America’s Top Geopolitical Menace Created by Politicians and Multinational CEOs


The multinational corporate state, which has hijacked U.S. politics, appears to have shifted rhetorically and designated China as America’s top geopolitical foe, replacing predecessors such as transnational Islamic terror, Russia, etc.

What do we think of CEOs who have sold America’s manufacturing base to China to get cheap labor now that China is the top geopolitical enemy of the United States?

What about the governments who, in the 1970s, opened up so-called free trade (a euphemism for multinational corporate rule) to China that led to the infamous giant sucking noise that Ross Perot warned against? Perot’s concern was about jobs being sent south to Mexico. But the principle is the same:

China did not appear out of the blue on the global stage. The West actively helped China rise to prominence, but the reasons aren’t entirely clear.

According to the Bill of Rights Institute, Richard Nixon’s 1972 visit to the Middle Kingdom laid the foundation for our future “Chinese Century”:

Nixon shocked the world in June 1971 when he announced that he was going to China to meet Mao. The meeting was also criticized by conservative anticommunists who saw it as a betrayal to America’s Taiwanese allies, especially William F. Buckley Jr. magazine National Review. Nixon met Mao in Beijing for several hours on February 21, 1972. They discussed the path to normalized relations. He then toured China and met prominent Chinese leaders. Shanghai’s final talks produced an agreement that would facilitate the normalization of diplomatic relations, also known as the Shanghai Communique.”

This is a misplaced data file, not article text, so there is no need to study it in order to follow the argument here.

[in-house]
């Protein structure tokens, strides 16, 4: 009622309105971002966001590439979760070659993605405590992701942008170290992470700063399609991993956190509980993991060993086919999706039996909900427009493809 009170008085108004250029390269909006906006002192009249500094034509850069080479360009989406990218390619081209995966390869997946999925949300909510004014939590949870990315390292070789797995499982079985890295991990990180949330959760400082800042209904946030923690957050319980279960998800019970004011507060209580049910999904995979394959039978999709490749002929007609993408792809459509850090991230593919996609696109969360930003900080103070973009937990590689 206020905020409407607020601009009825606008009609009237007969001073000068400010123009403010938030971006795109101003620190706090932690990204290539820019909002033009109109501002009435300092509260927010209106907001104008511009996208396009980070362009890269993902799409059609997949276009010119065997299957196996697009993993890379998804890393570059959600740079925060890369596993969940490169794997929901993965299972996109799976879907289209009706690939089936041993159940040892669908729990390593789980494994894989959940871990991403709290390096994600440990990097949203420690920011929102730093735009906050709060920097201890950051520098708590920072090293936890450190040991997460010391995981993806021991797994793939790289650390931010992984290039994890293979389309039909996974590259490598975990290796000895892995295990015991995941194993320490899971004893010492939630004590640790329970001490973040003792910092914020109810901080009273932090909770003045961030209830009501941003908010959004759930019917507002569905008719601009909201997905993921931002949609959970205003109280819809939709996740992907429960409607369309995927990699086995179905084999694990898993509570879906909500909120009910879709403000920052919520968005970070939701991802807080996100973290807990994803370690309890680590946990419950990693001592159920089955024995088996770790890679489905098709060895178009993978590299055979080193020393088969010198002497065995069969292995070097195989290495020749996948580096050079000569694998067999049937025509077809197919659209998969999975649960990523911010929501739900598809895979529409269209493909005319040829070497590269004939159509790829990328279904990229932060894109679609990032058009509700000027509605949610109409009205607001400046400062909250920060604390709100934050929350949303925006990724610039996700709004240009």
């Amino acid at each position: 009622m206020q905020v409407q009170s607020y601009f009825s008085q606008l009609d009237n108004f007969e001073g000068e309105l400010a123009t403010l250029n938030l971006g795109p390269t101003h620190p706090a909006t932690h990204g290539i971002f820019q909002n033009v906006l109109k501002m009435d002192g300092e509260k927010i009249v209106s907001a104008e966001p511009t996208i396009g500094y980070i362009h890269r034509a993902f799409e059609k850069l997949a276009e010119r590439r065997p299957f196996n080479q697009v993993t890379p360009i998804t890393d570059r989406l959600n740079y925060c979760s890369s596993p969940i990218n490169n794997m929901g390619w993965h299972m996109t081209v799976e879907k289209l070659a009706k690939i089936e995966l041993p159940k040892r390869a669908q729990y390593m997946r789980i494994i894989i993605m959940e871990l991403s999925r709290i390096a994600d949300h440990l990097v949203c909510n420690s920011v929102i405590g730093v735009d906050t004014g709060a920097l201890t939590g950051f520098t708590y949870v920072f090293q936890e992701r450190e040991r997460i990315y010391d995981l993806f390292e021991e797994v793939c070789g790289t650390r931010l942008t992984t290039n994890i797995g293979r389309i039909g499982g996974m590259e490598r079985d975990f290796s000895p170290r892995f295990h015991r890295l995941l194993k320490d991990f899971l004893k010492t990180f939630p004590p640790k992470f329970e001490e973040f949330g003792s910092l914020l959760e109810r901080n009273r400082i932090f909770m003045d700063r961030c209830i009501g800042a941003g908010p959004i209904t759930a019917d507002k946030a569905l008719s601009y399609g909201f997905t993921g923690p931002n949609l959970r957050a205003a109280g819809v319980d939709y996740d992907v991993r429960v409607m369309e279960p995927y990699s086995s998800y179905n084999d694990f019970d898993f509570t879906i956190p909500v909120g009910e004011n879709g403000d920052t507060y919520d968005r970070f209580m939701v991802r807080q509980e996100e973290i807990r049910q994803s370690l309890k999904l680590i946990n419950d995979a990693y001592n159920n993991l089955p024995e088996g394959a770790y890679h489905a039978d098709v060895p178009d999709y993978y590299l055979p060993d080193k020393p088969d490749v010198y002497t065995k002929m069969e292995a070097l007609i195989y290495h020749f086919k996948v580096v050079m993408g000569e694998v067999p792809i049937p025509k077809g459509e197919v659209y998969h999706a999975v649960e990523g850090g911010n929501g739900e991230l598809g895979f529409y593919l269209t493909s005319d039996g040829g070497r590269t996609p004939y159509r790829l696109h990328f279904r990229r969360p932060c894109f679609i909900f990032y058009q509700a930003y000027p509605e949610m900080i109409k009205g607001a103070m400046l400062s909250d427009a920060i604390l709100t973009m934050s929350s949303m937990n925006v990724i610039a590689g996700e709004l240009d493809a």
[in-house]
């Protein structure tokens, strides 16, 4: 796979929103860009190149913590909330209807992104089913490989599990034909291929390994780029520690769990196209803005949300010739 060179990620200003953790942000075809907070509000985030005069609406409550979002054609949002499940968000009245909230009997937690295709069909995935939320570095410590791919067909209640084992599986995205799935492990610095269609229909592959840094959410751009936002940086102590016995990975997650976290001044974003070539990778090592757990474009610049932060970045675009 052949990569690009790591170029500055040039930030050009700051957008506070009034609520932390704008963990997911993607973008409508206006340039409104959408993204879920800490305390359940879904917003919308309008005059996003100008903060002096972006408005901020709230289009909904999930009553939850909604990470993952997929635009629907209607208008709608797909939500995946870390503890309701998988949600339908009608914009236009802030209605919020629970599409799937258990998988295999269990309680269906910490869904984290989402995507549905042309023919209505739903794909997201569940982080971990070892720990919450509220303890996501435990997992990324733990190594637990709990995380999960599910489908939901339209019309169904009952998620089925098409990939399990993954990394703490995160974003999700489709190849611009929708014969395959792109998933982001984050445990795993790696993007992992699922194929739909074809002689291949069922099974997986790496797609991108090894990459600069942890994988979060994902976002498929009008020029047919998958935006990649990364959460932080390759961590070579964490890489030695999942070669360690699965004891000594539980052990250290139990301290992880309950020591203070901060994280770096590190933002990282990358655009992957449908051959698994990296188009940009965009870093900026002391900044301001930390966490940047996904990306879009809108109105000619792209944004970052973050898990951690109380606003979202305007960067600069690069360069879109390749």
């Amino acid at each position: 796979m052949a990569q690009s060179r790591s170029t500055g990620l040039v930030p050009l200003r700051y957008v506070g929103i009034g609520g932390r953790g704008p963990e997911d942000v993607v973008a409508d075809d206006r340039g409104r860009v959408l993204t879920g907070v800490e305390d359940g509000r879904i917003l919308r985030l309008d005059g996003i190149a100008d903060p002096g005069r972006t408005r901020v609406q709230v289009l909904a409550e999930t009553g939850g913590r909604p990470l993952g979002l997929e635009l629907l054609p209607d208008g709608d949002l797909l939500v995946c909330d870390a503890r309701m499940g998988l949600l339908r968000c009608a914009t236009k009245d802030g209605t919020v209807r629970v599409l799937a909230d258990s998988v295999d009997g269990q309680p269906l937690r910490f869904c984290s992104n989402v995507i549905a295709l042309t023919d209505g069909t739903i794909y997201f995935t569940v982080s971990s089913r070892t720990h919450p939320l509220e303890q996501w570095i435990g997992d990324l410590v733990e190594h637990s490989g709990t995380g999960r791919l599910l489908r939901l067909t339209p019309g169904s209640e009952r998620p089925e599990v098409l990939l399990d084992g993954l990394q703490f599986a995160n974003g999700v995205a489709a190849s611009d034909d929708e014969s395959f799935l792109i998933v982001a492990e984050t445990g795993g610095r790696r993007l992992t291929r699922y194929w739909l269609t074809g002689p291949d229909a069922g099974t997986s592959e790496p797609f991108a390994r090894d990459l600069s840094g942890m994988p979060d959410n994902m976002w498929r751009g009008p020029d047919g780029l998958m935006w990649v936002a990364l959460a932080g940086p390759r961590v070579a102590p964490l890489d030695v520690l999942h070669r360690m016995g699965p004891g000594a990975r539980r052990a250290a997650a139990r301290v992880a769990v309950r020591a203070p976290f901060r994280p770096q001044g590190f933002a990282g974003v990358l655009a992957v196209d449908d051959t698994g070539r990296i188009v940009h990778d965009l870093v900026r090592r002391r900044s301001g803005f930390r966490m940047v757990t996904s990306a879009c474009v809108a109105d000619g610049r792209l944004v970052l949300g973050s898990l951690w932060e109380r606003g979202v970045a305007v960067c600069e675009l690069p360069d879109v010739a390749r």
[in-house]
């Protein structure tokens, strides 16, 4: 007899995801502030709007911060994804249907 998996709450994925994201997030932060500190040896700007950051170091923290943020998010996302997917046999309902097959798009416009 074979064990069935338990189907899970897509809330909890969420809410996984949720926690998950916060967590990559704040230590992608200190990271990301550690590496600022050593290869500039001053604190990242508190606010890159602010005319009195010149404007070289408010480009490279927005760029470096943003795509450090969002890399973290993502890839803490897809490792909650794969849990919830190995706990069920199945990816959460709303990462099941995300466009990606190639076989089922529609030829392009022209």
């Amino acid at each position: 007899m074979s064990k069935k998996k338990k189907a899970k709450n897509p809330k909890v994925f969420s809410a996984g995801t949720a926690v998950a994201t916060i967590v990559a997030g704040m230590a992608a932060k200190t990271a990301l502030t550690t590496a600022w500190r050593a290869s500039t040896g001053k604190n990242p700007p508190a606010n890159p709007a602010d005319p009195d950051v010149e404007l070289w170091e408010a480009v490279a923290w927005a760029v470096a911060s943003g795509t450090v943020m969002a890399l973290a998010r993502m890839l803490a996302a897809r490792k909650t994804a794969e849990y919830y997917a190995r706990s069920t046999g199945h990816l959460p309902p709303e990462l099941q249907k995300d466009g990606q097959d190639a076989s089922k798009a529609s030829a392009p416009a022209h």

The Economic Policy Institute, a group sponsored by the United States in 2001, helped China integrate itself into global economic liberalization and facilitate its rise, through the World Trade Organization.

The massive growth in trade between China & the United States since China joined the World Trade Organization (WTO) in 2001 has had a negative impact on U.S. workers & the domestic economy. A growing U.S. trade deficit with China is causing the United States to pile up foreign debt and lose export capacity. It also causes the United States to lose jobs, particularly in the vital, but under-siege, manufacturing sector. Between 2001 and 2013, the U.S. goods trade deficit with China grew, which led to a loss of 3.2 million jobs in the United States. 2.4 million (3/4) were in manufacturing.

China used its new manufacturing base as a means to increase its military strength relative to American power. This was presumably done in preparation for a showdown with America, the world’s hegemon.

Center for Strategic & International Studies

According to U.S. estimates, the U.S. lacks the necessary surge capacity to fight a major conflict.

In order to deter a possible conflict with China, it is important that the United States act quickly in order to solve key industrial challenges.

Politicians made poor policy decisions by bringing China into the liberal fold and then exporting America’s industrial base. This is assuming that the goal of the politicians was to keep the geopolitical threat contained and maintain the U.S.’s economic strength.

The executives of the corporations who off-shored America’s manufacturing and technology to Chinese state-funded rivals may have done so for good business reasons. It was certainly not patriotic.